Tuesday, October 03, 2006

Some Perspective on the Foley Situation

Mark Foley is a troubled man. The Florida Republican Congressman is gay, apparently has an alcohol problem, and is now in the middle of a scandal over indecent proposals with a 16-year-old male House of Representatives page that has lasted a couple of years. Emails came to light last year, but more damning are older and more graphic instant messages that, from what we know right now, were not known of by Republican Congressional leaders until this week.

As bad as what Foley did is, he has done some good things, including his instant resignation from Congress when the news broke, and entering a program to get help. But more importantly, Foley was very active in stewarding through the legislative process and passing child abuse legislation. Despite the incongruence of someone who himself was improperly interacting with children being active in passing laws against the behavior he was involved in, Foley’s efforts still accomplished positive results.

A great deal of outrage is focused on the Republican leadership, namely House Speaker Dennis Hastert, for not having been more aggressive in addressing the Foley matter sooner and more forcefully. Some of the outrage comes from fellow Republicans and conservatives, including The Washington Times, which has called for Hastert to resign.

Child sexual abuse, child rape, child murder are all hot-button issues these days, and rightly so. But this situation has quickly escalated beyond justifiable concern into full-blown hysteria. Some of that hysteria is political, since the mid-term election is a month away. Both Democrats and Republicans are gripped by hysteria, the Democrats trying to take advantage of a good opportunity to make political hay, and Republicans trying to minimize the damage and keep this incident from deconstructing their Congressional majority in both Houses.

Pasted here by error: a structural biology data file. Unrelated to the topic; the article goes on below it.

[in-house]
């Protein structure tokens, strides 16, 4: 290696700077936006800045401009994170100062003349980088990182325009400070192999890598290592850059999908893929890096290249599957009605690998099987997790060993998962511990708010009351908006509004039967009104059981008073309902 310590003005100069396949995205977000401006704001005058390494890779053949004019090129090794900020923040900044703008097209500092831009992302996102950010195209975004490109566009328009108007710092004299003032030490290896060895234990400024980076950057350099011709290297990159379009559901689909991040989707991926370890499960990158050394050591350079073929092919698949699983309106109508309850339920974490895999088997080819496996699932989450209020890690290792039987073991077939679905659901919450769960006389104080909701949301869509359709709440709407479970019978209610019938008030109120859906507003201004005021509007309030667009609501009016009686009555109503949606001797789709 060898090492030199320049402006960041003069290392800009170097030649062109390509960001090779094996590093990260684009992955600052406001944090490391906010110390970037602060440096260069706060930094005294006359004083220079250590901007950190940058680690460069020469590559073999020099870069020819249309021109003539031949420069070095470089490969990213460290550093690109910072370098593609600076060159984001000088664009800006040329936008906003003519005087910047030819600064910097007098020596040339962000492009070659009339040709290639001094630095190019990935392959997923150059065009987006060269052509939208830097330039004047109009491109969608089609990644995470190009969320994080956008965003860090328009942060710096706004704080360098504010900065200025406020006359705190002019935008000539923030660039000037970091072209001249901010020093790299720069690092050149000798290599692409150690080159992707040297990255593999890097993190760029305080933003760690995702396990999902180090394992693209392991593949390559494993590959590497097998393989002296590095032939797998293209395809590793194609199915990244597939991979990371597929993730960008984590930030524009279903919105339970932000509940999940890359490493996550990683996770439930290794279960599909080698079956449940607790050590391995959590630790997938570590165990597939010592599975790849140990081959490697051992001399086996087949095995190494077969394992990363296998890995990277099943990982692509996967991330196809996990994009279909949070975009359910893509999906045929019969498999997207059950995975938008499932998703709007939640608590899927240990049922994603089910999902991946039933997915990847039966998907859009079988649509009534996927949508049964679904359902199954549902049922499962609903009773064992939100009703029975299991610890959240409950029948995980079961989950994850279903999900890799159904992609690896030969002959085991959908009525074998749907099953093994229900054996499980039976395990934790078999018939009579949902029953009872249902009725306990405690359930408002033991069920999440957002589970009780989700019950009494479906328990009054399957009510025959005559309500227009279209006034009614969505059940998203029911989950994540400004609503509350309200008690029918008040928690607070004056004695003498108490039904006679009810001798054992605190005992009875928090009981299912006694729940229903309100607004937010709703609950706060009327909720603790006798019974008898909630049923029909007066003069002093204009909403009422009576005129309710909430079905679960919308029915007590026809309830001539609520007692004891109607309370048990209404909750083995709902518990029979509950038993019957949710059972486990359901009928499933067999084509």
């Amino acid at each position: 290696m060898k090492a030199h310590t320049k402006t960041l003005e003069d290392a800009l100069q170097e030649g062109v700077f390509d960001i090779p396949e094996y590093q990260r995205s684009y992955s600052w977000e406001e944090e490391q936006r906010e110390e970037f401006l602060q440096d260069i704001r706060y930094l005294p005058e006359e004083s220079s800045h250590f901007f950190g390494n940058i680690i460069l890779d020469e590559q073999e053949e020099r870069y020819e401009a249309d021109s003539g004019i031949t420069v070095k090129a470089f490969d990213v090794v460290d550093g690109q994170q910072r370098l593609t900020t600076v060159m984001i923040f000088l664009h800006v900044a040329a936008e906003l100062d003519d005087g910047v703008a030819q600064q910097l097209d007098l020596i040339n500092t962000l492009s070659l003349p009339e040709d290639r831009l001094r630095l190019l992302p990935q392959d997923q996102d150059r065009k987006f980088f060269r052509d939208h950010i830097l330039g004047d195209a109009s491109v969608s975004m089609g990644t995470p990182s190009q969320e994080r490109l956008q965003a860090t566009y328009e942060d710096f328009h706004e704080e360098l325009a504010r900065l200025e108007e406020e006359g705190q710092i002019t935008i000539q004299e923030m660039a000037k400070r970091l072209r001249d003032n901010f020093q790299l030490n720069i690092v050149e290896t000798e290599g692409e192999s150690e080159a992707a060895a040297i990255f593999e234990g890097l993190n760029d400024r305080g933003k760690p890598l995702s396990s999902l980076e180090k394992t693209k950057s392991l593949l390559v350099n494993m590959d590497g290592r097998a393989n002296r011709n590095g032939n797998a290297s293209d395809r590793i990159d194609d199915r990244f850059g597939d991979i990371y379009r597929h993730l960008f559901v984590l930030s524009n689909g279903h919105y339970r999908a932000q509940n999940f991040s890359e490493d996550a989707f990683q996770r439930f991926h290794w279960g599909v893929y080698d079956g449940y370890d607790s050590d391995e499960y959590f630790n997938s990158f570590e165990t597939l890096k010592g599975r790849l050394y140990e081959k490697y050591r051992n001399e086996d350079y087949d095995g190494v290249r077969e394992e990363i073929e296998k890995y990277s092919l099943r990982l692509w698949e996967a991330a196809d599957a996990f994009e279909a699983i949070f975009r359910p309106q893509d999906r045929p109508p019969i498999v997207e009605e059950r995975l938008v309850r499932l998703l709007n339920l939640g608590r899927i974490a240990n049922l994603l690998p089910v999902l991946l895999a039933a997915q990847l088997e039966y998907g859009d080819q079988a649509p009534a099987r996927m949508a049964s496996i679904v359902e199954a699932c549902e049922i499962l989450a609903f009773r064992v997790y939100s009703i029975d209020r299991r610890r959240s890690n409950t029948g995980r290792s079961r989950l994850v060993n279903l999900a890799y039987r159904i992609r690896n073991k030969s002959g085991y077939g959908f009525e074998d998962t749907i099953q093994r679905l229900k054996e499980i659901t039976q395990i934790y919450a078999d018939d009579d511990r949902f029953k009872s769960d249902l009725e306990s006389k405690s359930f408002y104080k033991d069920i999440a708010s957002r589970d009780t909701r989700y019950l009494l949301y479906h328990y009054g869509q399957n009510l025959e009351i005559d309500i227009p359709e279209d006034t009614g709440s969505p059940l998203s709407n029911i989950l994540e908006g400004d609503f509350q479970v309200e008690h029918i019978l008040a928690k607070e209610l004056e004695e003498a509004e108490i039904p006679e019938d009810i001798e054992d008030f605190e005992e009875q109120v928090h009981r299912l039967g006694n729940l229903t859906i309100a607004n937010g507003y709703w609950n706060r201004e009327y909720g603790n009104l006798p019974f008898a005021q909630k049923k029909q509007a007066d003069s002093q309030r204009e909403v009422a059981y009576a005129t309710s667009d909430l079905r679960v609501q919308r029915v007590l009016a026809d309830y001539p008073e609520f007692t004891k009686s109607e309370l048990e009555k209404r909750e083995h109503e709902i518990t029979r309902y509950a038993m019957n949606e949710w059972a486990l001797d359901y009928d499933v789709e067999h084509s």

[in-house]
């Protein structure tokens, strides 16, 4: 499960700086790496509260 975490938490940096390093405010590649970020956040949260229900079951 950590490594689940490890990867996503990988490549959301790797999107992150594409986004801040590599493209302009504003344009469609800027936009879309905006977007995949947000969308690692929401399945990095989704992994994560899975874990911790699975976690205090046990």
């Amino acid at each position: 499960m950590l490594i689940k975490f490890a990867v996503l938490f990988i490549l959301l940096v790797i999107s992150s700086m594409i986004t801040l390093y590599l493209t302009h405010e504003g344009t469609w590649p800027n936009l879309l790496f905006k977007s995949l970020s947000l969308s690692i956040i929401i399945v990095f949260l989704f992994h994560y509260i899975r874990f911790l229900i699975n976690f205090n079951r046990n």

There is no defense for what Mark Foley did. However, it is important to keep it in perspective. In 1983 two members of Congress were found to not only have had improper communications with pages, as Foley did, but to actually have had sex with them. Rep. Dan Crane (R-Ill.) and Rep. Gerry Studds (D-Mass.) admitted their transgressions, however, those Congressmen did not resign, were not asked to resign, were not prosecuted; they were merely reprimanded.

Two wrongs don’t make a right, as we are frequently reminded, but what happened in 1983—or perhaps more accurately, what did not happen—had a great deal to do with the current situation and how it was handled.

The differences: Foley did not have sex with an under aged page, as did Crane and Studds. Foley resigned, unlike Crane and Studds. Foley may not have committed a crime, unlike Crane and Studds, who certainly did. The Republican leadership did approach Foley about his behavior, ordered him to cease, and he agreed to stop.

Frankly, while this situation is despicable and requires some heavy reform to the Congressional page program, lynching Dennis Hastert is not appropriate, and trying to paint the Republican leadership, or worse, the entire Republican Congressional delegation, or worse yet, the entire Republican Party as somehow unfit to serve is ludicrous, and beneath contempt.

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